Covid: Older teens becoming 'seriously ill' led to 16 and 17 year olds being offered jabs

Older teenagers have been becoming “seriously ill” from coronavirus, a government scientific adviser has said, leading to an offer for all 16 and 17 year olds to be vaccinated.

Professor Adam Finn, who sits on the Joint Committee on Vaccination and Immunisation (JCVI) and is a professor of paediatrics at the University of Bristol, said there had been “a couple” of 17-year-olds in that area who needed intensive care in hospital in recent weeks.

He said while most young people will only have the virus in a mild form, the vaccines will be effective at preventing serious cases.

He told BBC Breakfast: “We’re going cautiously down through the ages now into childhood and it was clear that the number of cases and the number of young people in the age group – 16, 17 – that were getting seriously ill merited going forward with giving them just a first dose.”

He said the JCVI would advise “when and what” the second dose for that age group would be after assessing more data.

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He added: “Most young people who get this virus get it mildly or even without any symptoms at all.

“But we are seeing cases in hospital even into this age group – we’ve had a couple of 17-year-olds here in Bristol admitted and needing intensive care over the course of the last four to six weeks – and so we are beginning to see a small number of serious cases.

“What we know for sure is that these vaccines are very effective at preventing those kind of serious cases from occurring.”

NHS England said nearly 16,000 people in the 16 to 17-year-old age group have already received their vaccine over the weekend, just days after JVCI guidance was updated.

Extending the jabs rollout further down to the 12 to 15-year-old age group has not been ruled out.

Credit: AP

Danny Altmann, professor of immunology at Imperial College London, said he thinks doing so would be “a good thing”.

He told Times Radio the more unvaccinated people there are, the more lungs there are “for virus to percolate in, therefore it’s got to be a good thing to be vaccinating more children down through the age range”.

He said children who have the virus but do not have symptoms are “as dangerous to the spread as anybody else”.

He said: “From a medical scientific point of view, I’d say there’s nothing special about the virus in their lungs that can’t transmit through to their families, through to their schoolteachers, through to their colleagues.”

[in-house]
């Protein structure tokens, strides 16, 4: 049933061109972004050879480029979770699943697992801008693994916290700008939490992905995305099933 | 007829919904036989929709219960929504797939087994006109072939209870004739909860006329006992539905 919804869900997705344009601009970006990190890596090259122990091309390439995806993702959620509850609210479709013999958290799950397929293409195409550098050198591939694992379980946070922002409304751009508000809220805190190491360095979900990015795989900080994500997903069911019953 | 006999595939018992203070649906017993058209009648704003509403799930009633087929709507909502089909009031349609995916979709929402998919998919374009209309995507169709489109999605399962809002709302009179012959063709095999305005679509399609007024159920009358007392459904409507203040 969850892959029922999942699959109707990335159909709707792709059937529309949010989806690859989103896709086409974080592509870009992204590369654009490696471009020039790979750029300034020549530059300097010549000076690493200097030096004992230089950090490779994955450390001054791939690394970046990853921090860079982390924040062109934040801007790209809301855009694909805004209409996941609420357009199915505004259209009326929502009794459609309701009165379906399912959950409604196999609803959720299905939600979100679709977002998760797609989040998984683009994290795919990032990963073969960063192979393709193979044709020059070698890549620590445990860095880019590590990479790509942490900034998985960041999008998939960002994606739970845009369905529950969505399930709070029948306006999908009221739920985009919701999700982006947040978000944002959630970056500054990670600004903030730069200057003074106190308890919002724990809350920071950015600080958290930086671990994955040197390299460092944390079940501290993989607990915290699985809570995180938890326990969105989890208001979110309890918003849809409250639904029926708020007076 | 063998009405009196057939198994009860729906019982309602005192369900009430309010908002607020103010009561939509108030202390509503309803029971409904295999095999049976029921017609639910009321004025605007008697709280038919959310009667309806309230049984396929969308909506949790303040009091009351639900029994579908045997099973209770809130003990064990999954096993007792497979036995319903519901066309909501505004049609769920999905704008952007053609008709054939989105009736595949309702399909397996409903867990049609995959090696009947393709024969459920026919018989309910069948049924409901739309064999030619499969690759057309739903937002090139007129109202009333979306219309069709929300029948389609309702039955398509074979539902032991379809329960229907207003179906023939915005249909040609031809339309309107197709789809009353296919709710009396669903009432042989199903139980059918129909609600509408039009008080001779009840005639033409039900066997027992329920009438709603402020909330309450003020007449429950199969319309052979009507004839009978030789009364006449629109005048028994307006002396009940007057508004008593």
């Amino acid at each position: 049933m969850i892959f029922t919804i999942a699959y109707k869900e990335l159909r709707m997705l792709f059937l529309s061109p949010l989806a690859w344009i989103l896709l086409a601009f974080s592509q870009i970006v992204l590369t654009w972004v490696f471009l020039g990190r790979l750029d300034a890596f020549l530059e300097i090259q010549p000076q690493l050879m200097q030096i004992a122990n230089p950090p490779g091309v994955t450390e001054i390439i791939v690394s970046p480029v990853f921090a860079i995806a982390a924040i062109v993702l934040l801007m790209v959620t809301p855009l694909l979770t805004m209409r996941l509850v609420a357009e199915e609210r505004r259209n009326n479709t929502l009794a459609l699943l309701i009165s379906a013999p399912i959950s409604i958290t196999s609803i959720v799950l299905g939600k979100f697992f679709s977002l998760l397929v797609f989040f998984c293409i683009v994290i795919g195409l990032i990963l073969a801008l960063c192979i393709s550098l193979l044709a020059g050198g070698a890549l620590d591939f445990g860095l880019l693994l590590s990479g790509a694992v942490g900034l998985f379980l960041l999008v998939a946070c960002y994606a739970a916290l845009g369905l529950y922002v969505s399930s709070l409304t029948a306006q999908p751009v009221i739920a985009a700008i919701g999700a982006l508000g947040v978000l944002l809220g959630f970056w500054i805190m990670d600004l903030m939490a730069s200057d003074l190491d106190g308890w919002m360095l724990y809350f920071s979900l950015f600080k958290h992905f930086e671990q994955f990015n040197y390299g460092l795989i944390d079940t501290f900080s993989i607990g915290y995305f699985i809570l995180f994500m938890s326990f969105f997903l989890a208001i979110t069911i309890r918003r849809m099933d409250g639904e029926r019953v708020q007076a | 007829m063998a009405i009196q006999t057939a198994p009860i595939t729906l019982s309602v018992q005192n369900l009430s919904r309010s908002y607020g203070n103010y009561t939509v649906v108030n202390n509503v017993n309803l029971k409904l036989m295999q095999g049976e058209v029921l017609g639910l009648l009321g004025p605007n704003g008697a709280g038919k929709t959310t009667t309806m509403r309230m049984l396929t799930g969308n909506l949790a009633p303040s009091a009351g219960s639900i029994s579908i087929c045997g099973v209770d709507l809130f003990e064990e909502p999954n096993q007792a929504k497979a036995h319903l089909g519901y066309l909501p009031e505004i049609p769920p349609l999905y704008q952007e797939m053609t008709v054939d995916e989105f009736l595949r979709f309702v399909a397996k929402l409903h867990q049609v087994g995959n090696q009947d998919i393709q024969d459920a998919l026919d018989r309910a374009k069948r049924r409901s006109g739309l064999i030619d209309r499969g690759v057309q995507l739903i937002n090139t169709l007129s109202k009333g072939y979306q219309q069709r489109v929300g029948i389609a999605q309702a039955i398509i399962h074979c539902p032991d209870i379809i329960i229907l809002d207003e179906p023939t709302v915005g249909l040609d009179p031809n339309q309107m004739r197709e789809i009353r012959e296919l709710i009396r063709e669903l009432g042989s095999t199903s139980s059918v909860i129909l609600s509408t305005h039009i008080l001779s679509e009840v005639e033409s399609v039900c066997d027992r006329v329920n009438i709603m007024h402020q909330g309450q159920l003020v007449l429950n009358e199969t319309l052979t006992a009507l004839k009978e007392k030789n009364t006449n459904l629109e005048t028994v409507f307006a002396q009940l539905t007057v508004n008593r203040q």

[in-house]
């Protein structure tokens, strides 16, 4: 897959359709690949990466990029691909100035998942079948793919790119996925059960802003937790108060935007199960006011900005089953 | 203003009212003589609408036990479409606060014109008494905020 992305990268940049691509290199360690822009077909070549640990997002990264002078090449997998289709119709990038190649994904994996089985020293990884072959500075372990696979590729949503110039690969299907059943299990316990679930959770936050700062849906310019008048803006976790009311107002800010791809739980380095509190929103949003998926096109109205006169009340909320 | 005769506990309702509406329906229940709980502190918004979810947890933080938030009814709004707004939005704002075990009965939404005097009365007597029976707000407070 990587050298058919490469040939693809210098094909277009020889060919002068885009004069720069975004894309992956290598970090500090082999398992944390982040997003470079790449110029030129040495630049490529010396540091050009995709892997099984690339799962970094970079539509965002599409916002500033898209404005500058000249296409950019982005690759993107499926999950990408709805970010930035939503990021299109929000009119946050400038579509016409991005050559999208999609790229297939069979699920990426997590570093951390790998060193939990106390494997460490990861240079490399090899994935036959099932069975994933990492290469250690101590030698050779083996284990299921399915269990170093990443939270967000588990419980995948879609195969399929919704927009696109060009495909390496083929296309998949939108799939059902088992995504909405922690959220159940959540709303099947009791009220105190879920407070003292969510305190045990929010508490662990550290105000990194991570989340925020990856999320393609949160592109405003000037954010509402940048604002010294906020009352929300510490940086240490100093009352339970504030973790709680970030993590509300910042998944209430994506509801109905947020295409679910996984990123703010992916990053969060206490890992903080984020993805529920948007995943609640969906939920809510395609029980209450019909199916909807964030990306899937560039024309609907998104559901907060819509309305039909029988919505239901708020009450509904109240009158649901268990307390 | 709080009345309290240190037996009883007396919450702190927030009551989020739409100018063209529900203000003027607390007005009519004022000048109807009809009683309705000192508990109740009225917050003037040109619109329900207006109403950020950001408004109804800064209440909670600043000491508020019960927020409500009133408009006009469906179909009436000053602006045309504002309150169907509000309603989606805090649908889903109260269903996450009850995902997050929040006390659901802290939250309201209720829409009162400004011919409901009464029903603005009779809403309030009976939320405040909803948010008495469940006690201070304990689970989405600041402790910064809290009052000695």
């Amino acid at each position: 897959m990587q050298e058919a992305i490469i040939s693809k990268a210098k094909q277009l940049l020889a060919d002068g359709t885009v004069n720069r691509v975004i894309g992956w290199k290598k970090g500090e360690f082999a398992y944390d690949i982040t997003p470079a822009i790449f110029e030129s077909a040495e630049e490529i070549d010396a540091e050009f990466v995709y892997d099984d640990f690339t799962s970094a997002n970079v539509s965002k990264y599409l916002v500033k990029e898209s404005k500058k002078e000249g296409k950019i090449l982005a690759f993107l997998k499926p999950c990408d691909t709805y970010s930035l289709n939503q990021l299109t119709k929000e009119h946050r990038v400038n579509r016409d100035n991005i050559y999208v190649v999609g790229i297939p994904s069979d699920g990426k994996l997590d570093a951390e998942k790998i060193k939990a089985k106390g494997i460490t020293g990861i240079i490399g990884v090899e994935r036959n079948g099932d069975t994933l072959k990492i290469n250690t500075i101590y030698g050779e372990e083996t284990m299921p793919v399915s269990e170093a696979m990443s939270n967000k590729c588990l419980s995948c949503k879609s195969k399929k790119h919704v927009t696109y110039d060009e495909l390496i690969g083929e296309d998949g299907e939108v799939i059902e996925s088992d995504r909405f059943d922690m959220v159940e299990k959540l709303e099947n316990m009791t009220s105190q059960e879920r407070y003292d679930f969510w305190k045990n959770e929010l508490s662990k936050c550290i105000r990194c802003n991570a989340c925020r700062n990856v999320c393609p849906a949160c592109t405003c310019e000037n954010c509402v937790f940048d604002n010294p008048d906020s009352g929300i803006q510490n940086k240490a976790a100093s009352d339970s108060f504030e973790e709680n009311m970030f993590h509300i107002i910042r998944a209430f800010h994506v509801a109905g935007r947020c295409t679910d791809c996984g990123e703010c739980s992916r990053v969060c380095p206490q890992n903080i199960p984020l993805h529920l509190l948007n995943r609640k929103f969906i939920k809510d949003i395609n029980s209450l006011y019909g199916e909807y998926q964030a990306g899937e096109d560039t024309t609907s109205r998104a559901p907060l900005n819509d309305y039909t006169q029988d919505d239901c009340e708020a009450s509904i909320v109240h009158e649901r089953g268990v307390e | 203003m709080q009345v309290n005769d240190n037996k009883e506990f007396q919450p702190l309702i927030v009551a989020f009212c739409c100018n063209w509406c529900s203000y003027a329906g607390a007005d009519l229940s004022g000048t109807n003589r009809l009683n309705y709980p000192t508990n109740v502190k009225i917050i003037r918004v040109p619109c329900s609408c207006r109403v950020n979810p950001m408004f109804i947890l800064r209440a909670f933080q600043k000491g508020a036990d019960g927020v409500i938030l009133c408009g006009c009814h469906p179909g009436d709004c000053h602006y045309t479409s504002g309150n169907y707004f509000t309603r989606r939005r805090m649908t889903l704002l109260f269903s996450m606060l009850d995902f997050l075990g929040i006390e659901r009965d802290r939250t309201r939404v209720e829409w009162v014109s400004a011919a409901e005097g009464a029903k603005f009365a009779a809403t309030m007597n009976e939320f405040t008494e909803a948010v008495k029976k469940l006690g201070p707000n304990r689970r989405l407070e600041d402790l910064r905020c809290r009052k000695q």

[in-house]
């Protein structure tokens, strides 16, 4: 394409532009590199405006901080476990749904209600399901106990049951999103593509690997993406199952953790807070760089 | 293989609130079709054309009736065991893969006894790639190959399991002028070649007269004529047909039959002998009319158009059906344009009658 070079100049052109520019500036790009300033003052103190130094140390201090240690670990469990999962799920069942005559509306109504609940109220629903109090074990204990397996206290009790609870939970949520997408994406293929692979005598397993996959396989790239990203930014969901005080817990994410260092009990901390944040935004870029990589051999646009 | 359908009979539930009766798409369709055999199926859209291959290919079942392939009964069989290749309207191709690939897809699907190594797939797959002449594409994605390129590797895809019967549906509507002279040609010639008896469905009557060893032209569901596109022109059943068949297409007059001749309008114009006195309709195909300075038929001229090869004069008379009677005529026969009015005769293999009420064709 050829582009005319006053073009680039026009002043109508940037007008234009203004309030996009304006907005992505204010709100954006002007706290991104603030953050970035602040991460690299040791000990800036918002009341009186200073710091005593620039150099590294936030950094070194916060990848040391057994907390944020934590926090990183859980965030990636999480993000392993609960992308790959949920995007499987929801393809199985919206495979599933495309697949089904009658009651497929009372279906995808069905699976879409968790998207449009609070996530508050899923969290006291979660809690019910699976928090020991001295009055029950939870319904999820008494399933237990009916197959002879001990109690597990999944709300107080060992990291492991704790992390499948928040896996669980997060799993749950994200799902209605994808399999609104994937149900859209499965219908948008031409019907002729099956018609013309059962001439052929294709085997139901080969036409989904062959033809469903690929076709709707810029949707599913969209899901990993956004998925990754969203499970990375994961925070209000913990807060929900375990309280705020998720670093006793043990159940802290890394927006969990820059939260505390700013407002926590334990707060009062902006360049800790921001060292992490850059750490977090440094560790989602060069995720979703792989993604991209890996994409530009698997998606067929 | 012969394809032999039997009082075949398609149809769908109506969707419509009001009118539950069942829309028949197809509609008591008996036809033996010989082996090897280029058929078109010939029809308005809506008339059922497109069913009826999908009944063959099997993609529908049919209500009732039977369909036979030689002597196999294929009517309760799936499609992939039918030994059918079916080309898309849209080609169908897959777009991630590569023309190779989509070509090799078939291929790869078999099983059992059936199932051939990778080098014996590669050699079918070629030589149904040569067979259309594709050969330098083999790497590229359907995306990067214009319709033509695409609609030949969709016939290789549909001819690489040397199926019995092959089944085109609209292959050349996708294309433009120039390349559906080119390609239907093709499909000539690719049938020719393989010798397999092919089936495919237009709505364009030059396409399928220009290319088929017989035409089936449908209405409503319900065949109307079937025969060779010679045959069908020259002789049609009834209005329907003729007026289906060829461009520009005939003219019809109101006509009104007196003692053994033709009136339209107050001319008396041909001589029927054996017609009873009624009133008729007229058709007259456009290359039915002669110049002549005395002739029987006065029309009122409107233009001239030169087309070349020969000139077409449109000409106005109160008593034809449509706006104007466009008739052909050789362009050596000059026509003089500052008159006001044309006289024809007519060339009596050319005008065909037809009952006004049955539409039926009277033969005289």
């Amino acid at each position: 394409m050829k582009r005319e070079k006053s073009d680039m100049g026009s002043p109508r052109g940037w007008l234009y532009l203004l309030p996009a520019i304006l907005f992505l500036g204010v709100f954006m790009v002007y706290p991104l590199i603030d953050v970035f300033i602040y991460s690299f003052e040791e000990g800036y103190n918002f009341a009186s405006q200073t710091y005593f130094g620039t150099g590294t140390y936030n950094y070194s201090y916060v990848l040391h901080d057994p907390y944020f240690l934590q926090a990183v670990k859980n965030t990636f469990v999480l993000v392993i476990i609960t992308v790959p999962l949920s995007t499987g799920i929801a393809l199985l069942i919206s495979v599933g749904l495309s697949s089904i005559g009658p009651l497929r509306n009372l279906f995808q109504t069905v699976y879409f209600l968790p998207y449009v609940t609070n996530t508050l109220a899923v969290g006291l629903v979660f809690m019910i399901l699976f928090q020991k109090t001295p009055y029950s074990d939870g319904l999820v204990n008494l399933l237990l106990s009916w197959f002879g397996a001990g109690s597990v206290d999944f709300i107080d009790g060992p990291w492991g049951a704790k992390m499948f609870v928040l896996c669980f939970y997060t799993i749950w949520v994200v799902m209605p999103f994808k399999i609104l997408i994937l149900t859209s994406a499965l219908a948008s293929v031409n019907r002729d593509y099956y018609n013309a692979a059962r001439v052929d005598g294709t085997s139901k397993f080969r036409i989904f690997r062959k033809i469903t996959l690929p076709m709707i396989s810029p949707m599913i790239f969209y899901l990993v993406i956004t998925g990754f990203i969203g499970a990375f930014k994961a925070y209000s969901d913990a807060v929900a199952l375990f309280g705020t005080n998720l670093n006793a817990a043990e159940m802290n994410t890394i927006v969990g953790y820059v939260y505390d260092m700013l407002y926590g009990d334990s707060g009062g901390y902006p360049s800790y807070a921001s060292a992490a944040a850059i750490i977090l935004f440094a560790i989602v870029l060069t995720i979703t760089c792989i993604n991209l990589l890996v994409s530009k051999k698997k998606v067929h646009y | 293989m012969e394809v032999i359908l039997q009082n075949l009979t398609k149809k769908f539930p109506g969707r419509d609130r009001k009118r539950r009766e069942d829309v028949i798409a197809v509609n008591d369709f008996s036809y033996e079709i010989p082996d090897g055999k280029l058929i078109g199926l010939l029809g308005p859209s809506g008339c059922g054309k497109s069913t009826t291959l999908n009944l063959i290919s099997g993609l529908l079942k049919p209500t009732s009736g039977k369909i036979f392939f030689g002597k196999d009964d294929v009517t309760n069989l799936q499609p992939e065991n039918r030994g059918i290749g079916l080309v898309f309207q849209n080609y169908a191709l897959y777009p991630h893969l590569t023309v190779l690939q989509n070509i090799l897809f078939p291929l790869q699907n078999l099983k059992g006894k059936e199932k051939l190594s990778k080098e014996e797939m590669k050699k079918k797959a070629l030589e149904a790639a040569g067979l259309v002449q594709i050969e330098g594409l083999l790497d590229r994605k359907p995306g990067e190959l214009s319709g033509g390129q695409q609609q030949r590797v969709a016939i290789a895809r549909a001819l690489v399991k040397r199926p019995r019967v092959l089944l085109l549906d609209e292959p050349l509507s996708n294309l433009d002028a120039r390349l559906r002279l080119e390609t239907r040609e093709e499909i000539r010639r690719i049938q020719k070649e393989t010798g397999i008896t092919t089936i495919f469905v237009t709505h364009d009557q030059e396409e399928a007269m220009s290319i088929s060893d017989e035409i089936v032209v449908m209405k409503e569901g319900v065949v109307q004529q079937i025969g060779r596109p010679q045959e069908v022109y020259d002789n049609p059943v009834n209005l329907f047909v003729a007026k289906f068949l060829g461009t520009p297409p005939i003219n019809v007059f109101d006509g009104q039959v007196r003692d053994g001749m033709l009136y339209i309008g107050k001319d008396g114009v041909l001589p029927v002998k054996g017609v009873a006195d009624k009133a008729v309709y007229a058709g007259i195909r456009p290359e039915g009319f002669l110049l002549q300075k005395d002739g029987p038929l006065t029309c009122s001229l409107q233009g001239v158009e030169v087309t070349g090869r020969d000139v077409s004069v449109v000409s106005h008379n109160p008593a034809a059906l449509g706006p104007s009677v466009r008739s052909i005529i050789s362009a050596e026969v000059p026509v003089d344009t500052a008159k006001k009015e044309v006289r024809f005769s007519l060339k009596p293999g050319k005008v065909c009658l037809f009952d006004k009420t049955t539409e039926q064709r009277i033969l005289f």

His comments came after Professor Sir Andrew Pollard said pupils who are not unwell should not have to isolate after being in contact with a Covid-19 case in the classroom.

Sir Andrew, who helped to create the Oxford/AstraZeneca vaccine and is a professor of paediatric infection at the University of Oxford, said that as long as children who are contacts are not ill, they should continue to be in school getting their education.

He told the All Party Parliamentary Group on Coronavirus on Tuesday: “Given that children have relatively mild infection compared to adults, apart from the exceptions who are largely going to be vaccinated in the current programme anyway, we probably should be moving to a situation where we’re clinically-driven.

“If someone is unwell, they should be tested, but for those contacts in the classroom, if they’re not unwell then it makes sense for them to be in school and being educated.”

From August 16, children under the age of 18 will no longer be required to self-isolate if they are contacted by NHS Test and Trace as a close contact of a positive Covid-19 case.

Instead they will be informed they have been in close contact with a positive case and advised to take a PCR test.

Guidance issued at the end of term states that schools no longer need to perform contact tracing after being notified of a positive case.

Close contacts will now be identified through the Test and Trace programme.

Previously, children were required to isolate for 10 days if another pupil in their bubble – which could be an entire year group – tested positive for Covid-19.